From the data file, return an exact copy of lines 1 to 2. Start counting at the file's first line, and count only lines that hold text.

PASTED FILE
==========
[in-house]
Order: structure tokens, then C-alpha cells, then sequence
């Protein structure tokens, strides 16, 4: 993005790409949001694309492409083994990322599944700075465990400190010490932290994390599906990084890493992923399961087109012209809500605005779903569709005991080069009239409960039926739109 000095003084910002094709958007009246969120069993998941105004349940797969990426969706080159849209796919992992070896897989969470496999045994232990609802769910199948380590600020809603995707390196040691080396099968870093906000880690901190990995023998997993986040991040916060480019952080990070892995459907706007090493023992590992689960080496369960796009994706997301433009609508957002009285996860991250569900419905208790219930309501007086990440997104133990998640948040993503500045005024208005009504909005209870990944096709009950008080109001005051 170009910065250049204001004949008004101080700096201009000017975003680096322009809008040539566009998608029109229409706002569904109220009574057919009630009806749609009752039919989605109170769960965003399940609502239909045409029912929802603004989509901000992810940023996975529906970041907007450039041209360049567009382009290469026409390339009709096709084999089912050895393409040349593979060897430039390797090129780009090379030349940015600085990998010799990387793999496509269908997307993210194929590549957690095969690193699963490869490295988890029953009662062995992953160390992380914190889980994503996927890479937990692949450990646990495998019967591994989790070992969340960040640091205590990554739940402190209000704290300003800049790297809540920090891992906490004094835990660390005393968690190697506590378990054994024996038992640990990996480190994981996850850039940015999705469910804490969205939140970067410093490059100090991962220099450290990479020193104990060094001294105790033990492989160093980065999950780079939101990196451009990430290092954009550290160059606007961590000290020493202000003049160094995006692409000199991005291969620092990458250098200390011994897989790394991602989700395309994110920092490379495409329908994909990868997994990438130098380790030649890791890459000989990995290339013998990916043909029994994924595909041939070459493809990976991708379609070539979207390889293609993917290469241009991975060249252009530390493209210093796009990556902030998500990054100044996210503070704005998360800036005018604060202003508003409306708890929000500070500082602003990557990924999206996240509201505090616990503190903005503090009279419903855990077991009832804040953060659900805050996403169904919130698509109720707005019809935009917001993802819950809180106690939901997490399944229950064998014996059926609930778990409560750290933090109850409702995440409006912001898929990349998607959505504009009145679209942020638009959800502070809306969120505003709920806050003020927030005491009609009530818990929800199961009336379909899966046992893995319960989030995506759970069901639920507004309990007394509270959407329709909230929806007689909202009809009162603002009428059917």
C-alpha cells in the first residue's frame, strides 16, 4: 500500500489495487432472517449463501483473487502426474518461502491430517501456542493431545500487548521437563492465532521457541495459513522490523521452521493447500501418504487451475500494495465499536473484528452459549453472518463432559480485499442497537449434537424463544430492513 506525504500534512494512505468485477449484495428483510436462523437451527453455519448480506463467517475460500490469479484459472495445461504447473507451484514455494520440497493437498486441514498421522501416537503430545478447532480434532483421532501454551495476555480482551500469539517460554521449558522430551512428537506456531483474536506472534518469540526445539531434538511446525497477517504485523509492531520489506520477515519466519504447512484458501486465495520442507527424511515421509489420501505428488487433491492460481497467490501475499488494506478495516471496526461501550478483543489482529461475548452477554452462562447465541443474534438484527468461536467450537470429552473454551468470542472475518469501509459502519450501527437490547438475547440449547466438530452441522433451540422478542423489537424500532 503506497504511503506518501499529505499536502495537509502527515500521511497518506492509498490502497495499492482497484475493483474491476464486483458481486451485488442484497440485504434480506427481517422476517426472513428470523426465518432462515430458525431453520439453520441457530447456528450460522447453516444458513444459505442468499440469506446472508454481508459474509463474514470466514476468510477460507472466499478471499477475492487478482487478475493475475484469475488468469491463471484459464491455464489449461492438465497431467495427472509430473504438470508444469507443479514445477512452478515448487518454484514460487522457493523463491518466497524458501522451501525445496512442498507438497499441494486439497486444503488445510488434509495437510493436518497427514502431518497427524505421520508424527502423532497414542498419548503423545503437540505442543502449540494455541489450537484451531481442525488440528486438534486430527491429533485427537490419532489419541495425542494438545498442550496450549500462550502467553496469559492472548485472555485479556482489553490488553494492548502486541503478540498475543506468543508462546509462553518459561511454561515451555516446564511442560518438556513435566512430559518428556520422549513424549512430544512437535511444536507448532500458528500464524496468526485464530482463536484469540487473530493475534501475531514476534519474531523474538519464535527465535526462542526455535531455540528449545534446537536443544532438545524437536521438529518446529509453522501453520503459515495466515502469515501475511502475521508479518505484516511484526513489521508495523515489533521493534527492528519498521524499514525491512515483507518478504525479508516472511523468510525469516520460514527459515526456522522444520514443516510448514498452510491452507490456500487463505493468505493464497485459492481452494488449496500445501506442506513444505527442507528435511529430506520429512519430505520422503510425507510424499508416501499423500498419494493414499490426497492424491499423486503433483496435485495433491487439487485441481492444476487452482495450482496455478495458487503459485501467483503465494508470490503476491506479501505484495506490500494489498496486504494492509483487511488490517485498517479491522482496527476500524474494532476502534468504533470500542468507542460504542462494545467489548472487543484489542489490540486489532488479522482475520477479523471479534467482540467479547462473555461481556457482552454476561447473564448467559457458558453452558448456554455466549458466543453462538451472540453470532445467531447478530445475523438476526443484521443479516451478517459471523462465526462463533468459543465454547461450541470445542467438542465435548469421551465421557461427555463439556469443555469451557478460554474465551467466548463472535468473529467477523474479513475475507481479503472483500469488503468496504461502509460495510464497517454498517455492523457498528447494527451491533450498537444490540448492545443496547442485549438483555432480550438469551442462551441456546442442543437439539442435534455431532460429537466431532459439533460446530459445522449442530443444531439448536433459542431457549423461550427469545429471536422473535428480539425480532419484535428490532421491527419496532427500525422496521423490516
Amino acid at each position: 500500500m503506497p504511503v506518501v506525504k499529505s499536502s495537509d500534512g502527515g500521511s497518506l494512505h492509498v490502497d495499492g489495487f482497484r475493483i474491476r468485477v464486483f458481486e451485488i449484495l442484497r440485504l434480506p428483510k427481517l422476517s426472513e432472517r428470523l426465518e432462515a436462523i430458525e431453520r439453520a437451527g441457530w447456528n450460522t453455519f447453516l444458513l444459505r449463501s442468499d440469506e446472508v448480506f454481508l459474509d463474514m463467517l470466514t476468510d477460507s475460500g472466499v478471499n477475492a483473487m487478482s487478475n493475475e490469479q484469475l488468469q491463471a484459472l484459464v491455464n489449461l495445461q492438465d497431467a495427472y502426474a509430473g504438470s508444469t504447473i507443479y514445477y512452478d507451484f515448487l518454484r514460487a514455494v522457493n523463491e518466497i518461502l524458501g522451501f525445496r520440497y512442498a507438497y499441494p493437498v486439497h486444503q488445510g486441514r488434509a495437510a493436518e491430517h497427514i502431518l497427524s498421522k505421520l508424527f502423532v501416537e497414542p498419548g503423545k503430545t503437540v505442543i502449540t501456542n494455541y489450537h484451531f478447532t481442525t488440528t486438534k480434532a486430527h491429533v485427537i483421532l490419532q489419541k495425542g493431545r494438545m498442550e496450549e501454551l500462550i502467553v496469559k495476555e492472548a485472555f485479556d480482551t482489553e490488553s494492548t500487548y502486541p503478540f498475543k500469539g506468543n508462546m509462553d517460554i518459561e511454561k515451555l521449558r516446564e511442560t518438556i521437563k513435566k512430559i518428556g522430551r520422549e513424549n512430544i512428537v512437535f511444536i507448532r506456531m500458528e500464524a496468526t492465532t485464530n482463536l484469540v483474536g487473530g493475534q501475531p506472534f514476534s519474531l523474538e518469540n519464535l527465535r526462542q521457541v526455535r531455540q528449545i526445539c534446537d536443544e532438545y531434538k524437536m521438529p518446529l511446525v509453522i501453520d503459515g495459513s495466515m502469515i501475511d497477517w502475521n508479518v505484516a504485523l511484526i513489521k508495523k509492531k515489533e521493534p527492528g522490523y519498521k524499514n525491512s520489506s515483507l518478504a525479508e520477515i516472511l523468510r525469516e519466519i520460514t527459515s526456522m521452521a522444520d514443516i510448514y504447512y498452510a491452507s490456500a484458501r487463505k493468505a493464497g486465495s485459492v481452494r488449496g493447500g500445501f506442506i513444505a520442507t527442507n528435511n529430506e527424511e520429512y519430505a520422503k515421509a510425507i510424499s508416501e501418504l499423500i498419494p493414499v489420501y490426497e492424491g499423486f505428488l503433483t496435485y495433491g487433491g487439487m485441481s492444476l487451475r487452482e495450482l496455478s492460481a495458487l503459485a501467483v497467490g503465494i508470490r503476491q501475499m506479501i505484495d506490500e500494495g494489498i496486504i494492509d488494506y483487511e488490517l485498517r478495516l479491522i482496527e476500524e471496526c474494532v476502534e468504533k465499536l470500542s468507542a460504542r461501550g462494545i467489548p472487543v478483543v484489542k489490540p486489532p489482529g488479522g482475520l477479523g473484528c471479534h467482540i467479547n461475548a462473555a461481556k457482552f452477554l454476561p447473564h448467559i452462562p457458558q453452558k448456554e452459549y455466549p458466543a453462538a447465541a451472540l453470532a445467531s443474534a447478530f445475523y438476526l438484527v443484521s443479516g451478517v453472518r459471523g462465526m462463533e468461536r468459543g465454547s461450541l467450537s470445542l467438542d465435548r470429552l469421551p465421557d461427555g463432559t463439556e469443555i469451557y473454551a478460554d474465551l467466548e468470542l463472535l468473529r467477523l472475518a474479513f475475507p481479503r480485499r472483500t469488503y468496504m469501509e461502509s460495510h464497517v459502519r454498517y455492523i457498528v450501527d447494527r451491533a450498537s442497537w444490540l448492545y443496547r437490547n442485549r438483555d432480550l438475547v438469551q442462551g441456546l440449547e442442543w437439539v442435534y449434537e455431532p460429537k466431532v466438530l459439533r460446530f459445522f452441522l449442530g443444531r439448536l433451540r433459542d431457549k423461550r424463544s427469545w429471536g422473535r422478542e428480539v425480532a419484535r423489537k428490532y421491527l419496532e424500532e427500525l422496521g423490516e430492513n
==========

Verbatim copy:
[in-house]
Order: structure tokens, then C-alpha cells, then sequence